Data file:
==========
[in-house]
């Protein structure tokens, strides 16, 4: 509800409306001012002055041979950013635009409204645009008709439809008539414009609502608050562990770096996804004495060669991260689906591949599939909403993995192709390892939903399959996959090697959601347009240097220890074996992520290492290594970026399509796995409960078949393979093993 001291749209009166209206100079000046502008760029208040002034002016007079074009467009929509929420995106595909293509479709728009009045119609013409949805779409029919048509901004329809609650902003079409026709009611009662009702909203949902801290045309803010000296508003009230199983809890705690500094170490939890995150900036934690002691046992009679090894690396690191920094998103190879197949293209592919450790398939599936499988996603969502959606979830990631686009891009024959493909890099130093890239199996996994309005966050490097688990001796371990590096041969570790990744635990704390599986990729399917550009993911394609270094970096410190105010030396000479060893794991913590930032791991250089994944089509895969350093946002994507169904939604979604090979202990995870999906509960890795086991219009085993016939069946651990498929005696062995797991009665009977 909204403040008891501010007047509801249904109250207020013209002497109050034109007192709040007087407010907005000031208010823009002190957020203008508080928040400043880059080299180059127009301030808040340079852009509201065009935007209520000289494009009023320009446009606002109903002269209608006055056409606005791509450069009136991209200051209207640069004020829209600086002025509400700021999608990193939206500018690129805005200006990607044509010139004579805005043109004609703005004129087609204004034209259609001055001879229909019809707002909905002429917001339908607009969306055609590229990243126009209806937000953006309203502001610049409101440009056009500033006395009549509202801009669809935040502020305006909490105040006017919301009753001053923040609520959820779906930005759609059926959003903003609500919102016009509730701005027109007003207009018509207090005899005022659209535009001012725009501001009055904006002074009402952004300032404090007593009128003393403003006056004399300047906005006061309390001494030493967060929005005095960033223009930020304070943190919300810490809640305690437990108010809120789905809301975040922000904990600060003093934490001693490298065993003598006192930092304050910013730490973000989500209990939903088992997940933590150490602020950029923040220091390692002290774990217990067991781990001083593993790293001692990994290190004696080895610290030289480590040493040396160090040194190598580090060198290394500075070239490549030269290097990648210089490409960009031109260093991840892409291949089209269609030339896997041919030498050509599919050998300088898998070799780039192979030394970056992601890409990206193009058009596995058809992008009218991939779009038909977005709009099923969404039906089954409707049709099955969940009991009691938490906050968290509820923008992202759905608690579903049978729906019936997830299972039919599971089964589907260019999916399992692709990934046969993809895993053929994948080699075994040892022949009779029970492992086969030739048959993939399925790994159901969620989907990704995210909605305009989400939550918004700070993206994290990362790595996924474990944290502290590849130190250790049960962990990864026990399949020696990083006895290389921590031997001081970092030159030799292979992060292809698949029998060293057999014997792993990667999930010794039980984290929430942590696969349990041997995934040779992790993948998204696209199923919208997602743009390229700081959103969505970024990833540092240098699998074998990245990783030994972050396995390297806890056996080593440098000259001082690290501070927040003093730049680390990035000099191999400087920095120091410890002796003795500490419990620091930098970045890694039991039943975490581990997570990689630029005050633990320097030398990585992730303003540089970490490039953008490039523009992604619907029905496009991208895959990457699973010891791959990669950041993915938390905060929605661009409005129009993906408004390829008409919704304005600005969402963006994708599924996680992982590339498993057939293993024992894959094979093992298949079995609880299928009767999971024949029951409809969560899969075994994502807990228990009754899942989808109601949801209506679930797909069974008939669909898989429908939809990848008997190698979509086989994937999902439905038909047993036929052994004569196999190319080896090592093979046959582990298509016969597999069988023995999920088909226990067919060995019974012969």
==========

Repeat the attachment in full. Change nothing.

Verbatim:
[in-house]
């Protein structure tokens, strides 16, 4: 509800409306001012002055041979950013635009409204645009008709439809008539414009609502608050562990770096996804004495060669991260689906591949599939909403993995192709390892939903399959996959090697959601347009240097220890074996992520290492290594970026399509796995409960078949393979093993 001291749209009166209206100079000046502008760029208040002034002016007079074009467009929509929420995106595909293509479709728009009045119609013409949805779409029919048509901004329809609650902003079409026709009611009662009702909203949902801290045309803010000296508003009230199983809890705690500094170490939890995150900036934690002691046992009679090894690396690191920094998103190879197949293209592919450790398939599936499988996603969502959606979830990631686009891009024959493909890099130093890239199996996994309005966050490097688990001796371990590096041969570790990744635990704390599986990729399917550009993911394609270094970096410190105010030396000479060893794991913590930032791991250089994944089509895969350093946002994507169904939604979604090979202990995870999906509960890795086991219009085993016939069946651990498929005696062995797991009665009977 909204403040008891501010007047509801249904109250207020013209002497109050034109007192709040007087407010907005000031208010823009002190957020203008508080928040400043880059080299180059127009301030808040340079852009509201065009935007209520000289494009009023320009446009606002109903002269209608006055056409606005791509450069009136991209200051209207640069004020829209600086002025509400700021999608990193939206500018690129805005200006990607044509010139004579805005043109004609703005004129087609204004034209259609001055001879229909019809707002909905002429917001339908607009969306055609590229990243126009209806937000953006309203502001610049409101440009056009500033006395009549509202801009669809935040502020305006909490105040006017919301009753001053923040609520959820779906930005759609059926959003903003609500919102016009509730701005027109007003207009018509207090005899005022659209535009001012725009501001009055904006002074009402952004300032404090007593009128003393403003006056004399300047906005006061309390001494030493967060929005005095960033223009930020304070943190919300810490809640305690437990108010809120789905809301975040922000904990600060003093934490001693490298065993003598006192930092304050910013730490973000989500209990939903088992997940933590150490602020950029923040220091390692002290774990217990067991781990001083593993790293001692990994290190004696080895610290030289480590040493040396160090040194190598580090060198290394500075070239490549030269290097990648210089490409960009031109260093991840892409291949089209269609030339896997041919030498050509599919050998300088898998070799780039192979030394970056992601890409990206193009058009596995058809992008009218991939779009038909977005709009099923969404039906089954409707049709099955969940009991009691938490906050968290509820923008992202759905608690579903049978729906019936997830299972039919599971089964589907260019999916399992692709990934046969993809895993053929994948080699075994040892022949009779029970492992086969030739048959993939399925790994159901969620989907990704995210909605305009989400939550918004700070993206994290990362790595996924474990944290502290590849130190250790049960962990990864026990399949020696990083006895290389921590031997001081970092030159030799292979992060292809698949029998060293057999014997792993990667999930010794039980984290929430942590696969349990041997995934040779992790993948998204696209199923919208997602743009390229700081959103969505970024990833540092240098699998074998990245990783030994972050396995390297806890056996080593440098000259001082690290501070927040003093730049680390990035000099191999400087920095120091410890002796003795500490419990620091930098970045890694039991039943975490581990997570990689630029005050633990320097030398990585992730303003540089970490490039953008490039523009992604619907029905496009991208895959990457699973010891791959990669950041993915938390905060929605661009409005129009993906408004390829008409919704304005600005969402963006994708599924996680992982590339498993057939293993024992894959094979093992298949079995609880299928009767999971024949029951409809969560899969075994994502807990228990009754899942989808109601949801209506679930797909069974008939669909898989429908939809990848008997190698979509086989994937999902439905038909047993036929052994004569196999190319080896090592093979046959582990298509016969597999069988023995999920088909226990067919060995019974012969």